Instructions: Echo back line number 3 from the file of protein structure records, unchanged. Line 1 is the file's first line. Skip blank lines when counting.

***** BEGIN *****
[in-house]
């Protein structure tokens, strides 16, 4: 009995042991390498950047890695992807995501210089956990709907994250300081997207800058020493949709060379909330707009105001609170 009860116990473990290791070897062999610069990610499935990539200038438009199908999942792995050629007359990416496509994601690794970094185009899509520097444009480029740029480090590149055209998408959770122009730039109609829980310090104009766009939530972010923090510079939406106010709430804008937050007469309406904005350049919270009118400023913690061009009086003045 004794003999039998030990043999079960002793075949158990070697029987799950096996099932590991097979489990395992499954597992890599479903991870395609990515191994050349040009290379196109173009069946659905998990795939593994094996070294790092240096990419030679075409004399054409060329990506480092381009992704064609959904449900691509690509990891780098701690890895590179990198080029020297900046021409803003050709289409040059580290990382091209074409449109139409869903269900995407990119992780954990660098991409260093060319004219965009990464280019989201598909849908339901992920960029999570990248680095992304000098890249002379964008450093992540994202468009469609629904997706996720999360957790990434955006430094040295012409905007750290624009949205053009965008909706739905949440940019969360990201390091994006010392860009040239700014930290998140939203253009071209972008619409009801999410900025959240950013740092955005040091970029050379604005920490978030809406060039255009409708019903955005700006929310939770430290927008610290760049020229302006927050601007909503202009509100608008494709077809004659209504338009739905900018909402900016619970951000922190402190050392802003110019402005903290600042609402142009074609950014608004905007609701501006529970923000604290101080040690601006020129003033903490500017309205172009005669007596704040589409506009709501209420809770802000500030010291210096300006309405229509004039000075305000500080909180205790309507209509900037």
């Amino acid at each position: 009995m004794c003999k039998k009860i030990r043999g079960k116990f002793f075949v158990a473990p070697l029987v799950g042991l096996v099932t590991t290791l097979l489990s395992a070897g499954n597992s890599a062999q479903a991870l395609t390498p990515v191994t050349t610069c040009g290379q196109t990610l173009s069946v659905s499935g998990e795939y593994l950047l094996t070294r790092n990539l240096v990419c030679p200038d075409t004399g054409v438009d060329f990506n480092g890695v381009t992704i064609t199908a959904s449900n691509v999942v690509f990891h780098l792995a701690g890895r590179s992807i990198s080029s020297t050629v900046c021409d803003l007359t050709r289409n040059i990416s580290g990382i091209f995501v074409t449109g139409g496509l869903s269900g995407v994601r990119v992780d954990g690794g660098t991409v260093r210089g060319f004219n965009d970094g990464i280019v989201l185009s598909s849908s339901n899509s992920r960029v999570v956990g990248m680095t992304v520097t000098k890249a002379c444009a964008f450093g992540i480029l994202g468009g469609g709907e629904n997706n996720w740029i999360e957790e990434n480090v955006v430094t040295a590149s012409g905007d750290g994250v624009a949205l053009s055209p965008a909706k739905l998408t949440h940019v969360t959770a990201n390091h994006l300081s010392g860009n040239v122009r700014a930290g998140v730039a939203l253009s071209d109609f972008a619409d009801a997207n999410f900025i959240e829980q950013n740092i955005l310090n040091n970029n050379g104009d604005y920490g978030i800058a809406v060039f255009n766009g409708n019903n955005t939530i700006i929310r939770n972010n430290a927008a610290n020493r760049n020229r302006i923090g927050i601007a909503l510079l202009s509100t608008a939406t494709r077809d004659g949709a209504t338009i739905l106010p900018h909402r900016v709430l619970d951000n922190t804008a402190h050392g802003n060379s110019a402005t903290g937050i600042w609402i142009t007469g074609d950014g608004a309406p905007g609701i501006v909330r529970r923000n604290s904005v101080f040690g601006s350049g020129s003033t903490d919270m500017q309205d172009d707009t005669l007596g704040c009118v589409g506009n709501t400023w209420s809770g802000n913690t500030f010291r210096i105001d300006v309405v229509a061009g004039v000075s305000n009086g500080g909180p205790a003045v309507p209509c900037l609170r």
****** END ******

């Amino acid at each position: 009995m004794c003999k039998k009860i030990r043999g079960k116990f002793f075949v158990a473990p070697l029987v799950g042991l096996v099932t590991t290791l097979l489990s395992a070897g499954n597992s890599a062999q479903a991870l395609t390498p990515v191994t050349t610069c040009g290379q196109t990610l173009s069946v659905s499935g998990e795939y593994l950047l094996t070294r790092n990539l240096v990419c030679p200038d075409t004399g054409v438009d060329f990506n480092g890695v381009t992704i064609t199908a959904s449900n691509v999942v690509f990891h780098l792995a701690g890895r590179s992807i990198s080029s020297t050629v900046c021409d803003l007359t050709r289409n040059i990416s580290g990382i091209f995501v074409t449109g139409g496509l869903s269900g995407v994601r990119v992780d954990g690794g660098t991409v260093r210089g060319f004219n965009d970094g990464i280019v989201l185009s598909s849908s339901n899509s992920r960029v999570v956990g990248m680095t992304v520097t000098k890249a002379c444009a964008f450093g992540i480029l994202g468009g469609g709907e629904n997706n996720w740029i999360e957790e990434n480090v955006v430094t040295a590149s012409g905007d750290g994250v624009a949205l053009s055209p965008a909706k739905l998408t949440h940019v969360t959770a990201n390091h994006l300081s010392g860009n040239v122009r700014a930290g998140v730039a939203l253009s071209d109609f972008a619409d009801a997207n999410f900025i959240e829980q950013n740092i955005l310090n040091n970029n050379g104009d604005y920490g978030i800058a809406v060039f255009n766009g409708n019903n955005t939530i700006i929310r939770n972010n430290a927008a610290n020493r760049n020229r302006i923090g927050i601007a909503l510079l202009s509100t608008a939406t494709r077809d004659g949709a209504t338009i739905l106010p900018h909402r900016v709430l619970d951000n922190t804008a402190h050392g802003n060379s110019a402005t903290g937050i600042w609402i142009t007469g074609d950014g608004a309406p905007g609701i501006v909330r529970r923000n604290s904005v101080f040690g601006s350049g020129s003033t903490d919270m500017q309205d172009d707009t005669l007596g704040c009118v589409g506009n709501t400023w209420s809770g802000n913690t500030f010291r210096i105001d300006v309405v229509a061009g004039v000075s305000n009086g500080g909180p205790a003045v309507p209509c900037l609170r």